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The State of IoT in the Oil and Gas IndustryThe State of IoT in the Oil and Gas Industry

IoT in oil and gas companies can optimize production and improve equipment life spans.

Crystal Bedell

January 31, 2020

4 Min Read
Image show an oil pump on the background of the sunset.
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From health care to utilities, countless industries now use the Internet of Things to achieve greater efficiencies and cost savings. IoT in oil and gas is no exception. While exploration and production prediction are certainly on oil and gas companies’ radar, their current focus is on optimization and predictive maintenance.  

At 65%, the top use case currently deployed in the oil and gas industry is supply chain optimization/tracking, according to 451 Research’s Voice of the Enterprise Survey which tracked IoT implementations in six verticals. Another 20% of respondents report plans to roll out the use case within two years. What’s interesting to note is that this isn’t just the top use case in the oil and gas industry but across all six verticals tracked by 451 Research, including manufacturing and utilities.  

On the other end of the spectrum, 451 Research reports that exploration/production prediction ranks fifth in deployments of IoT in oil and gas, with 35% of organizations currently using IoT for this purpose and 25% planning to do so in the next two years. 

“It’s about workload optimization,” said Ben Towner, solution architect at 10th Magnitude. “Deploying sensors or devices to increase data points that will help you do a better job is as important as completely net new discoveries,” he said. 

Towner noted that this optimization has created big wins for IoT in oil and gas. “ Using IoT to find out how much they can extract from a deposit in a certain amount of time—that’s optimization as opposed to exploration. If you have a resource and now you can double your output, that’s where it’s meaningful,” he added. 

“The ability to do preventative maintenance, to optimize the equipment you’re using and to get it to perform better pays dividends. Every dollar you can prevent spending is a dollar to the bottom line,” Towner said. 

Using the IoT in Oil and Gas for Optimization

Oil and gas companies have plenty of opportunities to use IoT technology for production and equipment optimization. One example is managing wells in remote areas. “Once a resource is found in a remote area, a company only has a limited amount of time during the year to do certain things,” Towner explained. For example, the ground may be frozen for most of the year. Insights from sensor data can help companies plan preventive maintenance when the ground is thawed.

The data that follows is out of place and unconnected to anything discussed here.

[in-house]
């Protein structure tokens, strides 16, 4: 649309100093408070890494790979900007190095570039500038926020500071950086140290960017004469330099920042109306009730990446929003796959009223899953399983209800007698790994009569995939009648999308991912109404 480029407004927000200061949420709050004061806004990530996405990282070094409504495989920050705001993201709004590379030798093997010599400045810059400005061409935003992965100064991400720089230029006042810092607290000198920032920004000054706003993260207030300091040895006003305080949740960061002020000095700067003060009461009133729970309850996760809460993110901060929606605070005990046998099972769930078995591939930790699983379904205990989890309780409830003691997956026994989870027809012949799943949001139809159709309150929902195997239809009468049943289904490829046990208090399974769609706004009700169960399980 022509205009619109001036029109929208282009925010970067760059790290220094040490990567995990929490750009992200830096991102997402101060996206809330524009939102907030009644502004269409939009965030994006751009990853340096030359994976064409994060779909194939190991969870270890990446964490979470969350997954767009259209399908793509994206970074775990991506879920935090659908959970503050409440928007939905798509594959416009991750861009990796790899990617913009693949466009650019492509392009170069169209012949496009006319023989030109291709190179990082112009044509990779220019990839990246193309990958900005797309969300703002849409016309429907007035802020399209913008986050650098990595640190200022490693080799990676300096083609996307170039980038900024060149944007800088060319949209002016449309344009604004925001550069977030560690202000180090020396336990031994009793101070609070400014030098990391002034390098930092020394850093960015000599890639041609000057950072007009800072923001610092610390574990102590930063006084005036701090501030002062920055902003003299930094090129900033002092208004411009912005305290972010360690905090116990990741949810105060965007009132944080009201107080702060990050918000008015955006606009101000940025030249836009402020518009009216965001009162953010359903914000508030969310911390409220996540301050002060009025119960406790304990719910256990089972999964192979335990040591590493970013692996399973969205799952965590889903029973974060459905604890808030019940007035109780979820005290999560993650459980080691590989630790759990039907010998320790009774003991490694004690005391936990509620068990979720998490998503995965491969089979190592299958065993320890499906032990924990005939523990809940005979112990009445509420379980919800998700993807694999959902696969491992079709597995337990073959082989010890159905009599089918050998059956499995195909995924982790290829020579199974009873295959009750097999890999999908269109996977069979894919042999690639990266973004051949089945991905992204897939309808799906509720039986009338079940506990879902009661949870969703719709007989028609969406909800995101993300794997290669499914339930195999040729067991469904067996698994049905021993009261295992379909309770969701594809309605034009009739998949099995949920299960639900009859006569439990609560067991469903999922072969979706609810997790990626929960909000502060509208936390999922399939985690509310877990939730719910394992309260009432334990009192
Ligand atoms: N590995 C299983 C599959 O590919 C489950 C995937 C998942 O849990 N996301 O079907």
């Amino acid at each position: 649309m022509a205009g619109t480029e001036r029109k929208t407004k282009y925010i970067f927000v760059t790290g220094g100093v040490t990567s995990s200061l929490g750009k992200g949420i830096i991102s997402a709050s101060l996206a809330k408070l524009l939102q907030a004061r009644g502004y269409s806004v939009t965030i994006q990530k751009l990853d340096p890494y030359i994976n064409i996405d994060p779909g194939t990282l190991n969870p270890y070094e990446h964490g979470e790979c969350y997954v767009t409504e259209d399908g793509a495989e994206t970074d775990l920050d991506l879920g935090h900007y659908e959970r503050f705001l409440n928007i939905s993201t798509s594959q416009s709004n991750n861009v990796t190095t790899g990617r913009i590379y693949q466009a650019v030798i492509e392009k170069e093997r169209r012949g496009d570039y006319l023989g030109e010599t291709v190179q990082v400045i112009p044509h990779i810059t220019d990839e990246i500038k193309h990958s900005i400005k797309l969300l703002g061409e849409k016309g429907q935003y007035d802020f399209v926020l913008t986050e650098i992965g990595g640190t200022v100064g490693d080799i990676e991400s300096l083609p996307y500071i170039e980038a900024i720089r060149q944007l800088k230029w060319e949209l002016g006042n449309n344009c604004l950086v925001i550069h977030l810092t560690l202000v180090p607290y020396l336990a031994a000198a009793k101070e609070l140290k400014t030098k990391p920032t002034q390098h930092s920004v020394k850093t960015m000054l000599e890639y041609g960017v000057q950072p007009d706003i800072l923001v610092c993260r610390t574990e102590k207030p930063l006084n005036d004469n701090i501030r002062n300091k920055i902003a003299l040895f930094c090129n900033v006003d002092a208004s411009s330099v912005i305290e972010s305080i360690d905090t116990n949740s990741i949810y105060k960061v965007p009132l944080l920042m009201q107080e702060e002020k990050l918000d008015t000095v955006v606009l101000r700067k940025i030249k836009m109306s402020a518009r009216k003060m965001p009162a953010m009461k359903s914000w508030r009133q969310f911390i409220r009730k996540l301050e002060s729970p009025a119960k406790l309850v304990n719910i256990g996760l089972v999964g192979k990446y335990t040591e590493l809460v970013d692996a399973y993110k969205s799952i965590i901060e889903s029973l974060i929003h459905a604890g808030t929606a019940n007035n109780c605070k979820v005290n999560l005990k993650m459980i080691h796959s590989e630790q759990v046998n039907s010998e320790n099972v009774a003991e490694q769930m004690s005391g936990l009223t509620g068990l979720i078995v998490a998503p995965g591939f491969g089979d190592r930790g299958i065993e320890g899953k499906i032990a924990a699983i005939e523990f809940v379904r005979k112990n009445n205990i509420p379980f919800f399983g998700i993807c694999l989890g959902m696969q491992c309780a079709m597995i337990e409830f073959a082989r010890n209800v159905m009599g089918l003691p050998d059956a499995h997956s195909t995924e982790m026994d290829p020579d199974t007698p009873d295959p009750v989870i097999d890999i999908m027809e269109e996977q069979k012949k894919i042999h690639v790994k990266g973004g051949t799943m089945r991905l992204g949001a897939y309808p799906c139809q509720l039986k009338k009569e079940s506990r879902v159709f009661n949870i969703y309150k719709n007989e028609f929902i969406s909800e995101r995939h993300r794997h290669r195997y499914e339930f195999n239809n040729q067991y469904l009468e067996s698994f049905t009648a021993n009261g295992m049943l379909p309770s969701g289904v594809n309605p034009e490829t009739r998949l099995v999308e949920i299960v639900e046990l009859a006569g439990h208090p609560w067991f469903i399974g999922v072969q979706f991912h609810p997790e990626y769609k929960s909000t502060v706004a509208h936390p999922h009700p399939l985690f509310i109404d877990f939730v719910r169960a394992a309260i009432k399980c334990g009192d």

Keith Holdaway, advisory industry consultant for SaS Institute and member of the Industrial Internet Consortium Energy Task Group, helps oil companies optimize production and equipment operation. “After so many years, well production will exponentially decline because of pressures in the subsurface,” he said. “What they have to do is re-engineer it by drilling new production wells or . . . drill[ing] infill wells that inject water. That whole process can be addressed by the IoT.” 

Sensors in the wells and on the artificial lift technology collect real-time data. “By understanding the data off these pumps, companies can identify when the pump might fail or if it is performing poorly. They can do that in real-time,” Holdaway said. 

Expanding IoT Adoption 

The need for real-time decision making has driven edge-, rather than cloud-based, IoT solutions. “At the oil rig, a [blowout preventer] might be about to happen, and the operator needs to shear a pipe,” Malladi said. “If they’re sending data to a cloud environment and sending it back–damage will already have been done.”

Despite the financial benefits of deploying IoT in oil and gas to optimize production and equipment life spans, Malladi says adoption of edge-based technologies is still nascent. “Adoption and scaling up is slower for these companies—not because the technology doesn’t work for them, but because they’re in a highly secure and regulated environment, and then there’s always a dichotomy between the operator in the plant and them giving access to put a solution there and the decision-maker at the top wanting to optimize processes,” he said.

The key to moving forward, Malladi said, is to bring both parties to the table. “It’s not enough to have budget,” he said. “You need to involve the operator who’s actually seeing the pain point. Once everyone’s on the same page, it’s a lot easier to get moving,” he said. 

About the Author(s)

Crystal Bedell

Crystal Bedell is a freelance tech writer and B2B content marketing consultant with nearly two decades of experience. She works with technology solution providers, managed services providers, publishing companies and agencies specializing in B2B tech.

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